CRC Report 2014
Move to tackle drug culture as well as laws
Decriminalisation of cannabis must be followed up with further laws and programmes to change Bermuda’s drug culture, according to an anti-racism charity.
Citizens Uprooting Racism in Bermuda welcomed the passing of legislation by MPs last weekend, which it said would help to lower conviction rates among young people.
But president Lynne Winfield said legalising cannabis and providing services including detox and therapeutic communities would make a more meaningful impact.
Ms Winfield said: “Decriminalisation is an important first step and goes some way to ensure that the criminalisation of our youth is reduced.
“However, a more holistic approach including legalisation will transform lives and society.
“It is only a combination of changes to the law combined with services such as detox, therapeutic communities, destigmatisation, employment opportunities and education that will transform the drug culture in Bermuda and how the criminal justice system and health system respond.” According to the United States’ National Institute on Drug Abuse, medical detoxification — the first step of addiction treatment — safely manages the acute physical symptoms of withdrawal associated with stopping drug use. Therapeutic communities are a common form of long-term residential treatment for substance use disorders.
Curb, which advocated for legalising the drug in its 2017 Racial Justice Platform and in its submission to the Cannabis Reform Collaborative in 2014, chimed in after the Misuse of Drugs (Decriminalisation of Cannabis) Amendment Act 2017 was passed in the House of Assembly in the early hours of Saturday morning.
Ms Winfield highlighted Portugal as a country that combined legalisation with other measures.
She said: “Portugal’s ongoing 17-plus year success with their programme of legalisation combined with treatment continues to provide statistics that prove that a focus on drug treatment programmes and funds for job programmes produce positive results for the community and individual.
“If the idea when talking about addiction is to understand that it is a chronic disease, a health issue, then to move it out of Bermuda’s prison system is a clear improvement and from a mental health perspective allows society to drop the stigma.”
Activist Stratton Hatfield, of the Cannabis Reform Collaborative, also applauded the move as a “good step in the right direction”, but said it was long overdue.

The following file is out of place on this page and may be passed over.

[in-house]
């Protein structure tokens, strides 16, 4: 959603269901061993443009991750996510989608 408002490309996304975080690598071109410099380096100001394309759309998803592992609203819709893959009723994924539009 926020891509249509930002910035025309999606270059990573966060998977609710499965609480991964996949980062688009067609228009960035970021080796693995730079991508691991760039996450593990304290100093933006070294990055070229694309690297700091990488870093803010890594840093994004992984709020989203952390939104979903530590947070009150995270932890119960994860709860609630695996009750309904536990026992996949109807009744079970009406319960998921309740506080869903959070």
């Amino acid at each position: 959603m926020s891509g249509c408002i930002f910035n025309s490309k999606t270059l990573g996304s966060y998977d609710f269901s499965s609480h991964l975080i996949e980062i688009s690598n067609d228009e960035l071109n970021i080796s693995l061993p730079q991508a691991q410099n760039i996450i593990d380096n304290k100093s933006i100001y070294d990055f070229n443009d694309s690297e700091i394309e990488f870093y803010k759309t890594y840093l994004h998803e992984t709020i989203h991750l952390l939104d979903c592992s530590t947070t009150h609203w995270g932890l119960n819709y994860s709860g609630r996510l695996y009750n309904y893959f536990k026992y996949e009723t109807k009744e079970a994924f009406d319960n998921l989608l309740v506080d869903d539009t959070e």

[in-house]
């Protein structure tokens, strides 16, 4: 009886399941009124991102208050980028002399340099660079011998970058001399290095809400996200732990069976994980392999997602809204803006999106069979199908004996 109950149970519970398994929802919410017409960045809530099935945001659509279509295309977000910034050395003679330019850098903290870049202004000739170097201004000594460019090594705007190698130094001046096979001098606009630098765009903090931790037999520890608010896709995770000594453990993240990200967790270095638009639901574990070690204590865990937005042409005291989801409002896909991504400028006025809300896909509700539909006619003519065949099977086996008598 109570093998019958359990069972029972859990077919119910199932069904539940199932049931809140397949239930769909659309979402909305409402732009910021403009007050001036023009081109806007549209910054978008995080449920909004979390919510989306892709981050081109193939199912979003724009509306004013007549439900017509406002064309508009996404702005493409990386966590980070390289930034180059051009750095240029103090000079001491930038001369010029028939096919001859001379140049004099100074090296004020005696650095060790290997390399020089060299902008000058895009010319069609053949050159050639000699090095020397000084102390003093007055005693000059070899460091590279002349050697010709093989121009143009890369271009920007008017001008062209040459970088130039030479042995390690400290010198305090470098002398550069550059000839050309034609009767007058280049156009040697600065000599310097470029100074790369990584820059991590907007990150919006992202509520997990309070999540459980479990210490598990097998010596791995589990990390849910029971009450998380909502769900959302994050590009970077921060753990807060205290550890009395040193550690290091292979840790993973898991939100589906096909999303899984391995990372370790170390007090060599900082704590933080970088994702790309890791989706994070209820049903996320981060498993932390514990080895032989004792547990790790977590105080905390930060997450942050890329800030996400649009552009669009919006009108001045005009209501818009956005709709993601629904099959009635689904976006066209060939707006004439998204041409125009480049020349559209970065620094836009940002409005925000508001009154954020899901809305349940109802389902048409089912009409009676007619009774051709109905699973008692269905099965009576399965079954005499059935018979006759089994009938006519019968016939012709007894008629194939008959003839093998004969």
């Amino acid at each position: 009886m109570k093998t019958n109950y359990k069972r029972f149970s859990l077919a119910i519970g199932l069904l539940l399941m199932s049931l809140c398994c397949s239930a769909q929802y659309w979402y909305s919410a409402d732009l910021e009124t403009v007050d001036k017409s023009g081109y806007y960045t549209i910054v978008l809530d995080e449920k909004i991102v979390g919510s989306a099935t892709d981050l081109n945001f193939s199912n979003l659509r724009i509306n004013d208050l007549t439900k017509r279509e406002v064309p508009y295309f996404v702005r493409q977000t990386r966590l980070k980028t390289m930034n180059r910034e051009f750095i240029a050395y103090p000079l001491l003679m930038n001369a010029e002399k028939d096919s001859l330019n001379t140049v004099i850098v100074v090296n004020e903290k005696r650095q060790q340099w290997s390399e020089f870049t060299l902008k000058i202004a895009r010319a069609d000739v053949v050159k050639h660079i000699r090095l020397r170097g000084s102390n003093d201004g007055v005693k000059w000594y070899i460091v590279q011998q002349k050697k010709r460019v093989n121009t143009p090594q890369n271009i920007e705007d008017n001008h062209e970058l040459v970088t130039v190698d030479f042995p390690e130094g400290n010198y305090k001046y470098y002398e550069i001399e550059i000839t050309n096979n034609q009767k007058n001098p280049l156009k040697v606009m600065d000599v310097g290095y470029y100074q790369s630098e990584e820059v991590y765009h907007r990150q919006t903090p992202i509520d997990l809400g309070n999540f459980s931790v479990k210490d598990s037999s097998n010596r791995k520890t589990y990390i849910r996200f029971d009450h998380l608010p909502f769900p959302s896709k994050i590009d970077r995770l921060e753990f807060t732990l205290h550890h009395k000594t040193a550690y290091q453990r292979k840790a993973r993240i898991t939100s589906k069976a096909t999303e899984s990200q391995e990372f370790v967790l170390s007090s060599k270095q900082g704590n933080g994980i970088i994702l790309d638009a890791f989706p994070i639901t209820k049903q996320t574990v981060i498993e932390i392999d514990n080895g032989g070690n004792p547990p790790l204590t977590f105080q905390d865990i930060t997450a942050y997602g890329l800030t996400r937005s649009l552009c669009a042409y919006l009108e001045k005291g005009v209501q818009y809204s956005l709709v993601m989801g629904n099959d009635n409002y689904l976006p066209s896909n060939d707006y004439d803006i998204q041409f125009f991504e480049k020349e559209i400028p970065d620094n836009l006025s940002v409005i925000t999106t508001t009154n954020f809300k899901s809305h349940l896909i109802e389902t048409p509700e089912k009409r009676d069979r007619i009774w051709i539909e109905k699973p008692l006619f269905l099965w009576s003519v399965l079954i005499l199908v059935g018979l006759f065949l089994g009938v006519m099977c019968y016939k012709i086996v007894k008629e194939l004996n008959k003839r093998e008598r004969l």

He added: “It’s my hope that less people are going to be dragged through our justice system for possession of a small amount of cannabis.
“In particular, it’s my hope that young black males will not be dragged through the court system for simple possession.”
Mr Hatfield said many countries had recognised that the “war on drugs” had failed and that substance use and abuse required a health-centred approach.
He added: “People that use substances should be seen as patients that should be treated and cured as opposed to criminals that should be convicted and prosecuted.”
And although Mr Hatfield added that the move was necessary, he said the Bill fell short “on establishing the necessity for a long-term plan towards a regulated and controlled market”.
Mr Hatfield said the CRC’s report An Analysis of Cannabis Reform in Bermuda in 2014 “outlined the need for us to create something that was culturally appropriate for Bermuda”, with a focus on drug prevention and moving towards a regulated and controlled market.
Mr Hatfield added that such a market would have quality control, price control and distribution control and it would also be able to limit minors from using cannabis.
He said: “You also have a way to generate revenue and to ultimately lead by example.”
Mr Hatfield said the decriminalisation model did not address some of his key points, specifically quality control, distribution and cultivation.
He also highlighted the need for more public education.
“So many people are very confused not only about the medicinal qualities of the plant, but more so what would be considered appropriate for use — we discouraged public use, as an example.
“And, if anything, we suggested that in a decriminalisation model, you could possess up to a certain amount but you could also cultivate on your private property as long as you had a permit.”
The legislation, tabled by social development and sports minister Zane DeSilva, was designed to decriminalise possession of less than 7 grams of cannabis.
But police will still be able to seize any amount of cannabis and the minister will draw up regulations for substance abuse education or treatment for those caught with the drug.
The Director of Public Prosecutions can also still proceed with charges if there is evidence the drugs were intended for supply.
The Bill must be backed by the Senate and approved by the Governor before it becomes law.
A similar Bill was debated and approved by the House of Assembly in May, but the legislation never reached the Senate because of the General Election.
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